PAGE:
Evert’s younger sister Jeanne Evert Dubin (pictured together as children) died of ovarian cancer in February 2020 – and Evert says ‘her death saved my life’

After Jeanne died at age 62, her geneticist called Evert to encourage her to get checked for a BRCA gene mutation;  the tennis pro then underwent a preventive hysterectomy

After Jeanne died at age 62, her geneticist called Evert to encourage her to get checked for a BRCA gene mutation; the tennis pro then underwent a preventive hysterectomy

During her hysterectomy, doctors found a malignant tumor on Evert's fallopian tube and was diagnosed with cancer.  The tennis pro is pictured at the US Open in 1989

During her hysterectomy, doctors found a malignant tumor on Evert’s fallopian tube and was diagnosed with cancer. The tennis pro is pictured at the US Open in 1989

“Thousands and thousands of people have cancer… I’m just like everyone else,” she noted.

However, Evert has also managed to find some positive moments during her battle with cancer, including her newly curated wig collection, which she showed to her friend Carillo during the show, which showed that she has a variety of different styles. that suit her mood for the day.

Evert’s appearance on the HBO show comes five months after she first revealed to the world that she had been diagnosed with ovarian cancer in an essay posted to ESPN.com.

In the piece, the tennis legend revealed she wanted to share her story in hopes of “helping others” by raising awareness of the disease and the importance of regular checkups.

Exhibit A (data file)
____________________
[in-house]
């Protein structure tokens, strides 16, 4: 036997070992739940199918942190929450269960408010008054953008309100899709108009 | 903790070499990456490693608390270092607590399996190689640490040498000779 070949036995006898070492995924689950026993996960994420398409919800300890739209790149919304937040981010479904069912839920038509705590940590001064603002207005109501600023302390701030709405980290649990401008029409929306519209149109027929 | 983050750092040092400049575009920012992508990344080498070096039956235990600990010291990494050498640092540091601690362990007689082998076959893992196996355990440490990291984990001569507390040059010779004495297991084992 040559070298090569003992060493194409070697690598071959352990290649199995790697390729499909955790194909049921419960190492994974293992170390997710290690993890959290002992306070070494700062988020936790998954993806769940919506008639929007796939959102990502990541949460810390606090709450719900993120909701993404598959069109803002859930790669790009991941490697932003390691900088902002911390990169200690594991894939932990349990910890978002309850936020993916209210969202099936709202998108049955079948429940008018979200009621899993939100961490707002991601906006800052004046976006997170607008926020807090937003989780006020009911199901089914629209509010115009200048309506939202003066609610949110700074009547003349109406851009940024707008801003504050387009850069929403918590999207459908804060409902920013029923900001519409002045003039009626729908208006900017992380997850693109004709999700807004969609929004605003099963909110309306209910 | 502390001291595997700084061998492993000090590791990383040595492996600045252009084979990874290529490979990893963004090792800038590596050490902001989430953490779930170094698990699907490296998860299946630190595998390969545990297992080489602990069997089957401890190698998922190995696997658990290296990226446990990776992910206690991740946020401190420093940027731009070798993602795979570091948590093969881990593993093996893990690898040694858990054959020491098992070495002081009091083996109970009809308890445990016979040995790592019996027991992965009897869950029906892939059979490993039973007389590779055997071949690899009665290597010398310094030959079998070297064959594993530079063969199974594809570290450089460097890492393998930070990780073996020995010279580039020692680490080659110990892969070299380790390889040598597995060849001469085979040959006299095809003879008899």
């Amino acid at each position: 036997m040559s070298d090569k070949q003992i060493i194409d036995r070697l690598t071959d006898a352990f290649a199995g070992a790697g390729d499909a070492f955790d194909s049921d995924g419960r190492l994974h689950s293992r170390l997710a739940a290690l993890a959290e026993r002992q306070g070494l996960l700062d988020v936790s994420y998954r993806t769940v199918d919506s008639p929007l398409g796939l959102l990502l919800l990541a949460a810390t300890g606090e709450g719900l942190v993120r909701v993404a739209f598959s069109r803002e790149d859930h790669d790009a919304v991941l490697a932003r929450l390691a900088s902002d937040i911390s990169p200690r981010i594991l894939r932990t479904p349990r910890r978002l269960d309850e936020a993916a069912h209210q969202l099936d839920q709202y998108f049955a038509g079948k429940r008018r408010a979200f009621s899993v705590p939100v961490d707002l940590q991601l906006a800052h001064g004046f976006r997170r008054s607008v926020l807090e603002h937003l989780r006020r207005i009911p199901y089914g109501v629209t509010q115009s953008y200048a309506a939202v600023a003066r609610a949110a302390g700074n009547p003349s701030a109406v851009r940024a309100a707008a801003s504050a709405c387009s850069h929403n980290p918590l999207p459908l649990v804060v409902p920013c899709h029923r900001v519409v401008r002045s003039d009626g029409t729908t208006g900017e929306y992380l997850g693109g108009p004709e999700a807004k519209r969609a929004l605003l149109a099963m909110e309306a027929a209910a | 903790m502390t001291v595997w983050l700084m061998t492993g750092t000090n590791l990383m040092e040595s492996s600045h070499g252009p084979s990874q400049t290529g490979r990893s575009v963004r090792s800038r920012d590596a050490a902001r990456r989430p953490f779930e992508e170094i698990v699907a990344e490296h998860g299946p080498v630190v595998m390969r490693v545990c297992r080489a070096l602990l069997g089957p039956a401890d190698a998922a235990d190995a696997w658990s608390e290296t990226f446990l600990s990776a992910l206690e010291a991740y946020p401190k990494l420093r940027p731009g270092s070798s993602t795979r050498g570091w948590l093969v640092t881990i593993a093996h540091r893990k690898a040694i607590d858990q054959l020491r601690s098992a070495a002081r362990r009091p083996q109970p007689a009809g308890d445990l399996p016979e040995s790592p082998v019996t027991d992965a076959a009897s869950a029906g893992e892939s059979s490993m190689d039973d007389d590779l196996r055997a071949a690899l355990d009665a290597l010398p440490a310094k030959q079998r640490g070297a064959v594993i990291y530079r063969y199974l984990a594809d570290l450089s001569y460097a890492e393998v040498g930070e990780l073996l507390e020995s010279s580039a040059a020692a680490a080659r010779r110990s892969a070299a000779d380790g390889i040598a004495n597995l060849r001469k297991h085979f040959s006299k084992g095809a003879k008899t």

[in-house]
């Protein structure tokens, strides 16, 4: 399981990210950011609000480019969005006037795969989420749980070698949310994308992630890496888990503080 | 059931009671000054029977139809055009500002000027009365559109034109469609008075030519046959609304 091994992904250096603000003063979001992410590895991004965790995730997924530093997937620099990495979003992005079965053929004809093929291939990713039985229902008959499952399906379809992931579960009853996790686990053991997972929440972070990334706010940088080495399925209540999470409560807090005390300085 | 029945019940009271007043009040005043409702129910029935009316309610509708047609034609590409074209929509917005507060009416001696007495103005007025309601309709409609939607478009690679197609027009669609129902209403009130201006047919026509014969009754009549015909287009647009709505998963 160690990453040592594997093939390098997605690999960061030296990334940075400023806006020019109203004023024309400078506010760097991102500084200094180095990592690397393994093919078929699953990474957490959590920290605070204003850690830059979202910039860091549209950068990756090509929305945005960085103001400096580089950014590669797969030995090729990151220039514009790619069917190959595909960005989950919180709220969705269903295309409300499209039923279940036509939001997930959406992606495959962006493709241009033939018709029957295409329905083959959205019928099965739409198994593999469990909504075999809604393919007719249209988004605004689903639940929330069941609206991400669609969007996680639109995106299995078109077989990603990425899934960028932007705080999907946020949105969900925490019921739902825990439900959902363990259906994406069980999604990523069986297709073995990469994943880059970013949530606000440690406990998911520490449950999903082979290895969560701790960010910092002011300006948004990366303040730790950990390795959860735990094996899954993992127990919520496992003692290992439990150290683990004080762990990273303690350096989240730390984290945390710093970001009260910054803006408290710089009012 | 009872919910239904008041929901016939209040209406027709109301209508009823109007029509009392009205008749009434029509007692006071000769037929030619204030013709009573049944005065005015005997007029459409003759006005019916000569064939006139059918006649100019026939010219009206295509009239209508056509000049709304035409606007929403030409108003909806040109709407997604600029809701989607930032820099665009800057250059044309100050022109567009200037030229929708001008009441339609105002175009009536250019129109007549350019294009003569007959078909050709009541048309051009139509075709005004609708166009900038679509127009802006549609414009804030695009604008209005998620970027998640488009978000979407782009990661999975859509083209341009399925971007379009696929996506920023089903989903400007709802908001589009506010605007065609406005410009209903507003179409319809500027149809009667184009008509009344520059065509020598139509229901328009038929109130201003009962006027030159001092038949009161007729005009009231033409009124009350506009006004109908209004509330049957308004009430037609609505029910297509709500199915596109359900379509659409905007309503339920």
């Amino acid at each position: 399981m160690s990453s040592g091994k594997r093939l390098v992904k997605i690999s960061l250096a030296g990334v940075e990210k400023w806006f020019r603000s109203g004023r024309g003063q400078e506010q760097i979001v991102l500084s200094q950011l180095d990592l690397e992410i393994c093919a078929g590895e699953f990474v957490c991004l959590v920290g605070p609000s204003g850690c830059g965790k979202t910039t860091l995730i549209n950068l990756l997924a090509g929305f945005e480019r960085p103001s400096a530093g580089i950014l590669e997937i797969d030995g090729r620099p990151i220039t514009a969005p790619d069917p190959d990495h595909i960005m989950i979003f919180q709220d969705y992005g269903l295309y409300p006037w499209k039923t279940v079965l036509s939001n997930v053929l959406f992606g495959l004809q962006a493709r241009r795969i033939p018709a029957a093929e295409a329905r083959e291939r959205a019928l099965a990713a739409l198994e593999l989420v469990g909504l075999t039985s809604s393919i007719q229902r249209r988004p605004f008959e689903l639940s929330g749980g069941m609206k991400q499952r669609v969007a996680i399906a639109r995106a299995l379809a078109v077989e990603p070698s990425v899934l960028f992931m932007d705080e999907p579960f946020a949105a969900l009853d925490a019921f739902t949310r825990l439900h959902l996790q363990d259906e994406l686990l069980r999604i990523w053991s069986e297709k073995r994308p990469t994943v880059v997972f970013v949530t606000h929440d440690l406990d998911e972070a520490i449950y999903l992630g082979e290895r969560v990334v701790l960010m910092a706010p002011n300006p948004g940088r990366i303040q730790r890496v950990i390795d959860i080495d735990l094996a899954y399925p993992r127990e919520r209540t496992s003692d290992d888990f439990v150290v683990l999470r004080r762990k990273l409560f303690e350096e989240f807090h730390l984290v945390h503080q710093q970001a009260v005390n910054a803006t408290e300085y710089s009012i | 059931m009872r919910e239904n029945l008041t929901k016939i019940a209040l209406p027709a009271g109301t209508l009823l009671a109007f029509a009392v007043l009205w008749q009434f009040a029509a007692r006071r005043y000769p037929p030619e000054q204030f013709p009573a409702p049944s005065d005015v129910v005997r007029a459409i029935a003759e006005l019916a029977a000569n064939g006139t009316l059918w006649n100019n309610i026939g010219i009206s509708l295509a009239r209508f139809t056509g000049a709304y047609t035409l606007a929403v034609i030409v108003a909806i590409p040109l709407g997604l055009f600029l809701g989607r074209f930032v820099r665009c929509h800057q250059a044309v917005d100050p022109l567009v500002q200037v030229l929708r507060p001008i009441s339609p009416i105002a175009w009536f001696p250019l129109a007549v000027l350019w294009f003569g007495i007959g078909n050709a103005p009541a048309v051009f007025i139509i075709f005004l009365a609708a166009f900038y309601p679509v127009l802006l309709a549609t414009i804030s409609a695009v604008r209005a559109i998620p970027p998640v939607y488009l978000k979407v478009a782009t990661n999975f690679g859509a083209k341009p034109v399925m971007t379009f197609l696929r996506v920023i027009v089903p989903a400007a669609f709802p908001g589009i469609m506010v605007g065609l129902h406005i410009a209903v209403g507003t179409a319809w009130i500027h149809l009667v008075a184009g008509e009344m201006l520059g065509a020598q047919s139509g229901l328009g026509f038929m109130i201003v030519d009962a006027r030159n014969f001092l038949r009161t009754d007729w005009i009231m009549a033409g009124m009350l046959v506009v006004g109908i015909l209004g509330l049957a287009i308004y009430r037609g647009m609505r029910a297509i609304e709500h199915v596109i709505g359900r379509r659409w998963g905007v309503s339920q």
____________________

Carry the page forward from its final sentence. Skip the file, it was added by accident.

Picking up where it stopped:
“I wanted to share my stage one ovarian cancer diagnosis and the story behind it to help others,” she wrote in January, before starting chemo.

“I’m very lucky to have them early and expect positive results from my chemo plan.”

Evert has managed to find some positive moments in her fight against cancer, including collecting a collection of wigs for every mood

Evert has managed to find some positive moments in her fight against cancer, including collecting a collection of wigs for every mood

Evert won 18 Grand Slam championships in singles and three titles in doubles during her career on the court, and was the world number one in singles seven times at the end of the year.

Evert won 18 Grand Slam championships in singles and three titles in doubles during her career on the court, and was the world number one in singles seven times at the end of the year.

Evert won 18 Grand Slam championships in singles and three titles in doubles during her career on the court, and was the world number one in singles seven times at the end of the year.

Evert wrote of when her doctor told her she probably had more than a 90 percent chance that her cancer would never come back after chemotherapy: “I can’t remember being this happy in years!”

Evert won 18 Grand Slam championships in singles and three titles in doubles during her career on the court, and was the world number one in singles seven times at the end of the year.

In total she won 157 titles in singles and 32 in doubles.

Evert officially retired from tennis in September 1989; she went on to work as a tennis coach and later joined ESPN as a commentator.

Following her sister’s death in February 2020, Evert, who has been married three times and has three sons, paid tribute to her younger sibling – who was also a tennis player – who described her as a “wonderful” person.

“Jeanne was selfless, caring and kind,” she told ESPN. “As a sister, I admired her great character and her unwavering devotion to her loved ones. She fought a valiant battle and now Heaven is lucky with her.’